VAGRAJ BADARAYAN | 25 OCTOBER, 2018
CBI vs CBI: Implosion At The Top
NDA today as UPA was in 2014
The upheaval that is rocking the Central Bureau of Investigation at the top has come at a time when the ruling Bharatiya Janata Party has almost completely ceded the ground to the opposition in deciding about the agenda gripping the nation’s attention. Since the time Prime Minister Narendra Modi’s government faced the jibe of Suit-boot ki Sarkar early in 2015, slowly the government has been losing ground in setting the agenda of public discussion in the country.
Of course since the last one year, it is now completely forced to respond defensively to the issues which grab public attention. Issues like Rafale deal, allegations of sexual misconduct and predatory behavior levelled against host of important people including a senior minister in the cabinet, women’s right to enter Sabarimala temple after Supreme Court judgement, farmer unrest and agitations across various parts of the country, deteriorating political situation in Kashmir and similar issues have put the government on the mat.
However, the latest turn of events at CBI points that the entire scheme of things built assiduously by the BJP is unravelling rather fast.
There has been a desperate attempt by the spin doctors and political managers of the government to create an image that the issue in the CBI is simply a case of ‘infighting’ which can be handled by means of administrative measures. It is a time tested technique to deny the deeper implications of an issue and turn it into an isolated incident in order to effect damage control. However, the facts are too obvious and glaring to allow the government to put a gloss over the seriousness of the issues.
It is in the public domain that Rakesh Asthana, a Gujarat Cadre IPS officer was handpicked by the government and forced onto CBI despite serious objections raised against him by the CBI Director. His alleged involvement in serious cases of corruption did not deter the government from choosing him for the powerful post of Special Director at CBI. He was the officer which probed the Sabarmati Train burning case of Godhra.
The head of the Supreme Court appointed SIT on Godhra riots R.K. Raghavan who gave a clean chit was appointed India’s High Commissioner to Cyprus in 2017 soon after he was allowed to bow out of SIT on health grounds.
The CBI episode has also to be seen in the wider context of systematic running down of highest institutions of the country by this government. In January 2018, four senior most judges of the Supreme Court had held a press conference in which they raised some very serious issues of interference by the government. Hinting at interference in the affairs of the SC by the government, Justice Chelameswar (now retired) had said in the Press Conference thatdemocracy in the country was under threat.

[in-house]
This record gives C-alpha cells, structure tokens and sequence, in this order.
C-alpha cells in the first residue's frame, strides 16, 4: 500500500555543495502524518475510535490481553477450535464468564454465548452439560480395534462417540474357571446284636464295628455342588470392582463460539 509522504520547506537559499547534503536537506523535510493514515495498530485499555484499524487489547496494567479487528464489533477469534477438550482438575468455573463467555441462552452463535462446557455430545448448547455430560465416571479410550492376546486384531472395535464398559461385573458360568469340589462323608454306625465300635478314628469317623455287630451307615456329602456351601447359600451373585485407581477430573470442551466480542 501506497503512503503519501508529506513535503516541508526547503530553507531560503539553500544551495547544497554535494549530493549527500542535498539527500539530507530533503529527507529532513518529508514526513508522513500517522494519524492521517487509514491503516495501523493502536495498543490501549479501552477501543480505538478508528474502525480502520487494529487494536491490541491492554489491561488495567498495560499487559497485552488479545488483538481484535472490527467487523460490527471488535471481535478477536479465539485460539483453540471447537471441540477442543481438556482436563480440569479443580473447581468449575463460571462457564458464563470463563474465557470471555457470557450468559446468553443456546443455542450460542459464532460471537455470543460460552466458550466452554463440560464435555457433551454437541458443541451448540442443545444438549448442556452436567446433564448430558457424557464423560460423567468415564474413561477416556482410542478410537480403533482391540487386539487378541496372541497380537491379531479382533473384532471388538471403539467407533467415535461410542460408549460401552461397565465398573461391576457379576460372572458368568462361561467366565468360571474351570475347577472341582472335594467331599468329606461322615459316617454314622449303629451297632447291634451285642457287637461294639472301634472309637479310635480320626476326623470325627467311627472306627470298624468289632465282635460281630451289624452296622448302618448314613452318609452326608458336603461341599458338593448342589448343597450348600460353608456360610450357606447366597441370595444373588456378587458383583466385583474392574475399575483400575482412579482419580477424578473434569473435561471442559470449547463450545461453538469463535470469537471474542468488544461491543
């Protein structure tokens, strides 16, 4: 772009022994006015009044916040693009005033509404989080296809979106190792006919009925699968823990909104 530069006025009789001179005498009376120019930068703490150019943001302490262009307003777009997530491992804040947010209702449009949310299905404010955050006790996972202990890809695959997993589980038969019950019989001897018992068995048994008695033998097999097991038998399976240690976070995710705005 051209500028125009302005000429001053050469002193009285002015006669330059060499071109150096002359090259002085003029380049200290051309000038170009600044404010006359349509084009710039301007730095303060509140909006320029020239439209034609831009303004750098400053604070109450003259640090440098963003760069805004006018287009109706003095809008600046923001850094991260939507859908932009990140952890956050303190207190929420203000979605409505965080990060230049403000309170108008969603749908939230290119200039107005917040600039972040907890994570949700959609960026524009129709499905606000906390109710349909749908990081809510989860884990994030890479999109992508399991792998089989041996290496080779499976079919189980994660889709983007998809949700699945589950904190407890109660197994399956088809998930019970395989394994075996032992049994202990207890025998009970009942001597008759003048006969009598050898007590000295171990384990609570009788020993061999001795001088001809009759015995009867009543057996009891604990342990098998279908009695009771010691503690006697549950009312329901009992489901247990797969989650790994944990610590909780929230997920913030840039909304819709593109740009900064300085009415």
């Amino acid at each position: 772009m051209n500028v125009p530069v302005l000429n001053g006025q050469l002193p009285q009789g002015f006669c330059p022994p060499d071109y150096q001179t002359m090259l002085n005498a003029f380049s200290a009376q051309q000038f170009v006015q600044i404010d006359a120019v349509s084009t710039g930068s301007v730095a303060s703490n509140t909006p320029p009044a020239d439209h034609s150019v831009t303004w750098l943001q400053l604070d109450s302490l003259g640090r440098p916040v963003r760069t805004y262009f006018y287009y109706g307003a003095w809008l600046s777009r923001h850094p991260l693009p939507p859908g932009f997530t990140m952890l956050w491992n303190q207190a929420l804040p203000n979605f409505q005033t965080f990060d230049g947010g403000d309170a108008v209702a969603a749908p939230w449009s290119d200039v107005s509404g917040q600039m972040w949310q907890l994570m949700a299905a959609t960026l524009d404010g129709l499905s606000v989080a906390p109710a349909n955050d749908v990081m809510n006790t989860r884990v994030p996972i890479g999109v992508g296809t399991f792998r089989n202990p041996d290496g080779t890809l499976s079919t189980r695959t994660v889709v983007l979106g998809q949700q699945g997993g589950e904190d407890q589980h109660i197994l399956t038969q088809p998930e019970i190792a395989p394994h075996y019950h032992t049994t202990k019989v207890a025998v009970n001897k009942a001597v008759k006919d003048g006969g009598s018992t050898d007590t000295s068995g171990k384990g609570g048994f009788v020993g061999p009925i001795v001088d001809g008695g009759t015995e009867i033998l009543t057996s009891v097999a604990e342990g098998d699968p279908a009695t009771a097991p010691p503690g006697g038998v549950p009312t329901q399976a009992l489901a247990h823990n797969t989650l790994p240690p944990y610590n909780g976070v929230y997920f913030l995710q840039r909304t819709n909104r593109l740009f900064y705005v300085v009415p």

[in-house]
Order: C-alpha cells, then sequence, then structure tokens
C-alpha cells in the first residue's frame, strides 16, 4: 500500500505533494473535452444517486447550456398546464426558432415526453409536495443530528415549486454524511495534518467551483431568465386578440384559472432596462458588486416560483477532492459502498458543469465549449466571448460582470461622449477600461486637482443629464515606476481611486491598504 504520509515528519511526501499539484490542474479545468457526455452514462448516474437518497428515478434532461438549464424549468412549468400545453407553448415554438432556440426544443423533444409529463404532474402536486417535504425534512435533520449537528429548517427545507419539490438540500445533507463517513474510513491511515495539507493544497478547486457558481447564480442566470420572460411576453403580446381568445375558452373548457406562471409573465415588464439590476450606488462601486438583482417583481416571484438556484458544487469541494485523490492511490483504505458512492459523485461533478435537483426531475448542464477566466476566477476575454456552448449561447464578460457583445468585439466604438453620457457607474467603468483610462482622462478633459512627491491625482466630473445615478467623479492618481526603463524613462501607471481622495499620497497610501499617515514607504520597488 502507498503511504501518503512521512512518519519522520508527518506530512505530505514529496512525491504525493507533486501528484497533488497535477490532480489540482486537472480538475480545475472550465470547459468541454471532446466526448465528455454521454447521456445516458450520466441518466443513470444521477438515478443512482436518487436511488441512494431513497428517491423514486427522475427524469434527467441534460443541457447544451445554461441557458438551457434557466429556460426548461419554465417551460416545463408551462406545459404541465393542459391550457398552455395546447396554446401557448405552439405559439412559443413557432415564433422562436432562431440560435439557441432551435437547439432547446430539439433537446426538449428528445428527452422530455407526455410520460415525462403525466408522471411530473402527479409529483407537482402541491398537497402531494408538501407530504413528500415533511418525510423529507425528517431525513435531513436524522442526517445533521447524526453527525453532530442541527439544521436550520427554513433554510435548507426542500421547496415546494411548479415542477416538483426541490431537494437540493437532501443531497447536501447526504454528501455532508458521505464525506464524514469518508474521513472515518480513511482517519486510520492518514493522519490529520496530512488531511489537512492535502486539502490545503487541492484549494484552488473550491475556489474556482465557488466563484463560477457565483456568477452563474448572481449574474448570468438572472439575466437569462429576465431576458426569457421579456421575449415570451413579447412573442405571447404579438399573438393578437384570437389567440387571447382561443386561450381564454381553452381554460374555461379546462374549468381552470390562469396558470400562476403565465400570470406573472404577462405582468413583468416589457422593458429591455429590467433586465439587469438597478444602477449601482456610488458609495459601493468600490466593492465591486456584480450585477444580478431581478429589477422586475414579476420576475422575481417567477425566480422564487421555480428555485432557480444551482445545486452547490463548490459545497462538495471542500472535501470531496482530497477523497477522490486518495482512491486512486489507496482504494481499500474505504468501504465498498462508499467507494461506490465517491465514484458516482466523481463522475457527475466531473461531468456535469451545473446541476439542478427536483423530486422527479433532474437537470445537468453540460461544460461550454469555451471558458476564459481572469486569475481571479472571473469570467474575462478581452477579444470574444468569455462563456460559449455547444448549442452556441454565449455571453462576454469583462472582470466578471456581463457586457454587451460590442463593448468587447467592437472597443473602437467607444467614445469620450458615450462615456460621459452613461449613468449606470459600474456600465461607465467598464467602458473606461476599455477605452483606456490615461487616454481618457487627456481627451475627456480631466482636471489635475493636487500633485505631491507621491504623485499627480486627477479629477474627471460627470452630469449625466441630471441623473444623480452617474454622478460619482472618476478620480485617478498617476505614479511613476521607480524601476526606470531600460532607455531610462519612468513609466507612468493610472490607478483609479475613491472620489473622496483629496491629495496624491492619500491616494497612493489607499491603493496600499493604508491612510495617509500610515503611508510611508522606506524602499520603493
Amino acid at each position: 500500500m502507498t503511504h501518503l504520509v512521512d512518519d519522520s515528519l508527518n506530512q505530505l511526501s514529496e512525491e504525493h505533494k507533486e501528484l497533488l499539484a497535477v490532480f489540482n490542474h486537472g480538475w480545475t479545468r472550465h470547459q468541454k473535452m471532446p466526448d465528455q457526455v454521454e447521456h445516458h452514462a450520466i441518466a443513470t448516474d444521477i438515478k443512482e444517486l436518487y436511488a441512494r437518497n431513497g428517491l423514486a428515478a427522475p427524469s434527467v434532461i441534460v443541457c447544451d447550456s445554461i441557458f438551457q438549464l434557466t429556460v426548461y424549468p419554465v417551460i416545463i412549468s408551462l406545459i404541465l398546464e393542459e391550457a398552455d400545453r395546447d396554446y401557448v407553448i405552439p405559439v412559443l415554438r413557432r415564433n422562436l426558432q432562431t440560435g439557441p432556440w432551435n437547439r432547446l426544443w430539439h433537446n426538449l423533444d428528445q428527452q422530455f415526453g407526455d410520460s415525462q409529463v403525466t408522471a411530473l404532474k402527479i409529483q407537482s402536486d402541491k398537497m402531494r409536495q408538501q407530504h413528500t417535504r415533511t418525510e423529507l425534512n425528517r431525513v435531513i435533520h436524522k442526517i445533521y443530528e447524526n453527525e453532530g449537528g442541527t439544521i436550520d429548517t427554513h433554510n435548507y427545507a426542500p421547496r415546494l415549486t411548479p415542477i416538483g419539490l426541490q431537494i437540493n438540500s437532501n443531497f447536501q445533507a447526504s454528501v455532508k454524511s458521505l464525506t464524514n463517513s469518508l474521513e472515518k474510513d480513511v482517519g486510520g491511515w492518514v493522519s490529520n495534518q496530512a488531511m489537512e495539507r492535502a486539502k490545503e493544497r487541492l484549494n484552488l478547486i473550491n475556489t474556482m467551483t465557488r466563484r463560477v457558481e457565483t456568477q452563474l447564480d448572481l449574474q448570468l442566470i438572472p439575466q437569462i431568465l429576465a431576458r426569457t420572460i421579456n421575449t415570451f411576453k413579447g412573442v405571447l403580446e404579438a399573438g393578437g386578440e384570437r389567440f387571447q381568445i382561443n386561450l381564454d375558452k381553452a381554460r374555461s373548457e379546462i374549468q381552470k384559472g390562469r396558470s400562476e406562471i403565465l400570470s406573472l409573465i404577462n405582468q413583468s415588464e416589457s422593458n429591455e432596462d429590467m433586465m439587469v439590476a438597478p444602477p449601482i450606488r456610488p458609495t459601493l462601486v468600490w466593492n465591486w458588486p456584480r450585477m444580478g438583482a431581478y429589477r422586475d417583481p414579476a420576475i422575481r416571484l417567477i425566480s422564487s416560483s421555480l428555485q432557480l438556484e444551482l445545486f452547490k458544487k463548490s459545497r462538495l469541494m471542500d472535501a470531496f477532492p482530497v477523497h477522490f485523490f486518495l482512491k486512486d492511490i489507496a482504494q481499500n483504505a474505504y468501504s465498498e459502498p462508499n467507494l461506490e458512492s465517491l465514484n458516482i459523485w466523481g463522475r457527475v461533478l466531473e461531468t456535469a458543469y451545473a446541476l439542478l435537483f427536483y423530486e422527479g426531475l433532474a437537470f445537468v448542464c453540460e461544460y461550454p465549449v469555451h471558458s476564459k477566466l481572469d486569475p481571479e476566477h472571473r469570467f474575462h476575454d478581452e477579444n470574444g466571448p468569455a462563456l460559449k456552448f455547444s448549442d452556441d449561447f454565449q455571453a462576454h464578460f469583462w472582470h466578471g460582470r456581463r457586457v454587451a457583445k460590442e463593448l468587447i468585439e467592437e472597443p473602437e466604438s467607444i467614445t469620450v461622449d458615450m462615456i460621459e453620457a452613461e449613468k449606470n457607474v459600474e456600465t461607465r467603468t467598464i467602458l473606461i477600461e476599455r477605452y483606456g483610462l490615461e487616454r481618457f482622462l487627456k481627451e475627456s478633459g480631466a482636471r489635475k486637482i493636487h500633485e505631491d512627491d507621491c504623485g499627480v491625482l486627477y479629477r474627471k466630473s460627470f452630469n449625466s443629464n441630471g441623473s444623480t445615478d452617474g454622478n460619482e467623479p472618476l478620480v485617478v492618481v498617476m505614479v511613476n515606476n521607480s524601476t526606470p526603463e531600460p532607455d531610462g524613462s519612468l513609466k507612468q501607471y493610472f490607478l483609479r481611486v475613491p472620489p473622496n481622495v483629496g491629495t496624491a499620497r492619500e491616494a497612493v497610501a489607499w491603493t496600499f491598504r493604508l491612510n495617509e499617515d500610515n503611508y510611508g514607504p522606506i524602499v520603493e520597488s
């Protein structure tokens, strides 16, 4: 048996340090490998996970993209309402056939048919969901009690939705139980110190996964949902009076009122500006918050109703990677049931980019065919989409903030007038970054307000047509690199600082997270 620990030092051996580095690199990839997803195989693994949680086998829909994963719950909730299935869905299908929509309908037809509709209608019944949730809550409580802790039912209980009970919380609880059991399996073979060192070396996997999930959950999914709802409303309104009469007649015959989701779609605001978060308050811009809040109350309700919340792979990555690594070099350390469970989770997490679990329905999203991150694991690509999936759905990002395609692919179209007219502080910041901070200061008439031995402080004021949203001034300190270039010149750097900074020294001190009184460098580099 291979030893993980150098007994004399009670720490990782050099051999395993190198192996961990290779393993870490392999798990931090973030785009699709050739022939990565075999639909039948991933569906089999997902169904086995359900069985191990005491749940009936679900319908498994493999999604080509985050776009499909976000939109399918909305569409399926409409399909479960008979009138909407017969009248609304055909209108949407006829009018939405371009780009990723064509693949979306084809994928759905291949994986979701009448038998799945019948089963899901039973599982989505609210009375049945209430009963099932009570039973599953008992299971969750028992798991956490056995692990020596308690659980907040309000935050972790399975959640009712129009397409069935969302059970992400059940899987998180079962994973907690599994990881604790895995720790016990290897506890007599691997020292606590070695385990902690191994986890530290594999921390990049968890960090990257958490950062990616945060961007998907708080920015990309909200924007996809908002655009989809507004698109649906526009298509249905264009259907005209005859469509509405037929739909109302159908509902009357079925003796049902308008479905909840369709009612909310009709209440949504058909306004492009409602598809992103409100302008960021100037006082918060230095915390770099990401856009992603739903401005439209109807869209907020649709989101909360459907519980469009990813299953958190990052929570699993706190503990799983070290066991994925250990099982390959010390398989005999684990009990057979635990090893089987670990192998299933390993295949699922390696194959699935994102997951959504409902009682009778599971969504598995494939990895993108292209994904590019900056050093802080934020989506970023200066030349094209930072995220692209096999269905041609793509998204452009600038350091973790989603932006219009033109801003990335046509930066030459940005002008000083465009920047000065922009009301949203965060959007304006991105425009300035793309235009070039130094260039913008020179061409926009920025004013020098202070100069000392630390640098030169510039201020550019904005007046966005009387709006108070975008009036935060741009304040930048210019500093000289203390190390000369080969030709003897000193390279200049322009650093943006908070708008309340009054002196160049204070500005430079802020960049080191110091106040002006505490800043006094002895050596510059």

Within a year of this unprecedented incident in the history of SC, the head of the top investigating agency of the country has alleged in his affidavit in the apex court that government has been putting pressure on the CBI in certain high profile cases. It is widely believed now that the provocation for the midnight removal of the CBI Director Alok Verma had its origin in the petition filed by Prashant Bhushan, Yashwwant Sinha, Arun Shourie and others to probe the Rafale deal. Bhushan has gone on the record alleging this.
These developments have come at a time when the parliamentary elections are only a few months away. The Assembly elections in five states in November is going to be extremely tough for the BJP as it battles anti-incumbency and disenchantment with the government in large sections of society.
In 2014, Congress had faced a similar conundrum. Corruption cases and charges of policy paralysis had dented the image of the UPA. The movement by Anna Hazare in 2011, Nirbhaya rape case in Delhi in December 2012 and a spate of corruption cases had prepared the background for defeat of UPA in 2014 parliamentary elections. By the time elections were held in 2014, UPA had completely lost the perception battle. It was forced only to respond to the agenda set by the opposition.
Today, BJP is also faced with a similar situation. The assiduously cultivated image of the BJP that it means good governance, faster economic development and against corruption lies in tatters. Even if one looks at the CBI episode unfolding in Delhi as an internal feud between its top two officers, the incapacity of the government in allowing it to fester has no answers. The role of the Prime Minister in picking up a tainted officer for the CBI also belittles his claim of fighting corruption. Cases like Vijay Mallya, Nirav Modi, Mehul Choksi and earlier Lalit Modi etc. have raised serious questions about the sincerity of the government in fighting corruption, if not its direct involvement in the cases as is being alleged by the opposition.
On the economic front too, the spike in NPAs after 2014, the impact of demonetization on the economy, the lack of employment growth, the rising current account deficit and deterioration in other macro indicators of the economy are proving difficult for the government to explain.
It appears that the BJP government at the centre is faced with a similar predicament as prevailed in 2014 for the UPA.
Prime Minister Modi seems to have lost his voice. On issues that keep stirring the nation like MeToo and Sabarimala, serious allegations against the government on Rafale deal, the killing of an innocent civilian in Lucknow or similar other incidents in the country, the top leader of the country has no views. The job is left to the spin doctors of the party who come up with smart but unconvincing answers seeking to replace sincerity with jugglery of words.
Certainly, India deserves better. This may also partially explain the BJP's belief that only Lord Rama can now salvage its sinking ship.